One mans trash is another robots treasure as AI digs through construction waste

Paul Eyers
By Paul Eyers
3 Min Read

AI-powered robots could soon be trawling through the skip bins at your job site in search of reusable materials. 

The in-development tech could revolutionise construction waste recycling and prevent endless tonnes of material from ending up in landfills. 

Currently, construction waste is sorted by workers who manually pick through the dangerous and potentially contaminated waste to filter out recyclables.

But Monash University researchers from the Automation and Sustainability in Construction and Intelligent Infrastructure (ASCII) Lab in Civil Engineering, advanced robotics could soon be used to process the waste instead. 

Their research, published in the Journal of Environmental Management, uses images to train deep learning and artificial intelligence to recognise reusable materials and particles among construction site mixed waste. 

Ai robotics could soon replace workers to sort through construction waste

The AI’s computer software identifies and categorises recyclable materials more accurately than manual workers and can warn of contaminants. 

Its introduction would help boost national recycling efforts and avoid problematic environmental emergencies such as the asbestos-contaminated garden mulch recently found in Sydney parklands.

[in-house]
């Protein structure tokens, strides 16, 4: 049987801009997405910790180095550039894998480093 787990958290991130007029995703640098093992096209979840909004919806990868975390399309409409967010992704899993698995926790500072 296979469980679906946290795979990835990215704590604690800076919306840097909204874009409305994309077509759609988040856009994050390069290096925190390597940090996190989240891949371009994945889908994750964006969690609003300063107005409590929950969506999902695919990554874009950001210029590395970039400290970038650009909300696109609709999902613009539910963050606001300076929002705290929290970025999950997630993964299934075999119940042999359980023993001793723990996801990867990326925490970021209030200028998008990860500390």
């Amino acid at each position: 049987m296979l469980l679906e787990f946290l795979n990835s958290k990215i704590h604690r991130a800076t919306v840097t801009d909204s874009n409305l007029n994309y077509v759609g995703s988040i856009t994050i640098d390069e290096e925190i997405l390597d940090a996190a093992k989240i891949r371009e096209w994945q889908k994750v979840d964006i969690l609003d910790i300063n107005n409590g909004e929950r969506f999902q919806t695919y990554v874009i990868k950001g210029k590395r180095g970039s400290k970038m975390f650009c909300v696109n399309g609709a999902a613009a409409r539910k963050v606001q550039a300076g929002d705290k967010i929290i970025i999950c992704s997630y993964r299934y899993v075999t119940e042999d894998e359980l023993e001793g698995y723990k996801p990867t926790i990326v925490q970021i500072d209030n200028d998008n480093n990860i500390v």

Lead engineer Diani Sirimewan says the research is the world’s first to capture detailed images of dense construction, renovation, and demolition waste, enabling the team to build advanced recognition and detection models capable of identifying recyclable and hazardous materials buried among other rubbish. 

“Our deep learning models showed the remarkable ability to recognise the composition of construction and demolition waste streams, including the identification of contaminants,” Ms Sirimewan said.

The PhD candidate says the tech could become a game changer for waste recycling and landfill prevention. 

“With the volume of landfill from construction waste expected to balloon, its effective management is a growing problem,” Ms Sirimewan said.

“The technology could significantly reduce the volume of waste sent to landfills through better-quality recycling – benefiting the environment and reducing the need for workers to be exposed to dangerous and toxic materials.” 

“Investment in the entire construction waste management ecosystem supports a circular economy, job creation, manufacturing opportunities and market development opportunities for recycled products.”

The plan is for the technology to be combined with new robotic engineering, which can filter through the rubbish and extract materials without human contact. 

Head of the ASCII Lab, Associate Professor Mehrdad Arashpour, says investing in the research would help solve Australia’s construction waste challenges. 

“Every time we demolish or renovate a building or construct something new, a huge amount of waste material is generated,” Associate Professor Arashpour said.

“Currently, most of these materials go to waste and end up in landfills, which has significant environmental impacts, not to mention the loss of potentially reusable resources and economic costs.”

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Paul Eyers has worked as a journalist for a range of media publishers including News Corp and Network Ten. He has also worked outside of Australia, including time spent with ABS-CBN in the Philippines. Stepping away from the media, Paul spent five years sharpening his tools in construction - building his skill set and expertise within the trade industry. His diverse experiences and unique journey have equipped him with an insider view of Australia’s construction game to dig deep into the big stories.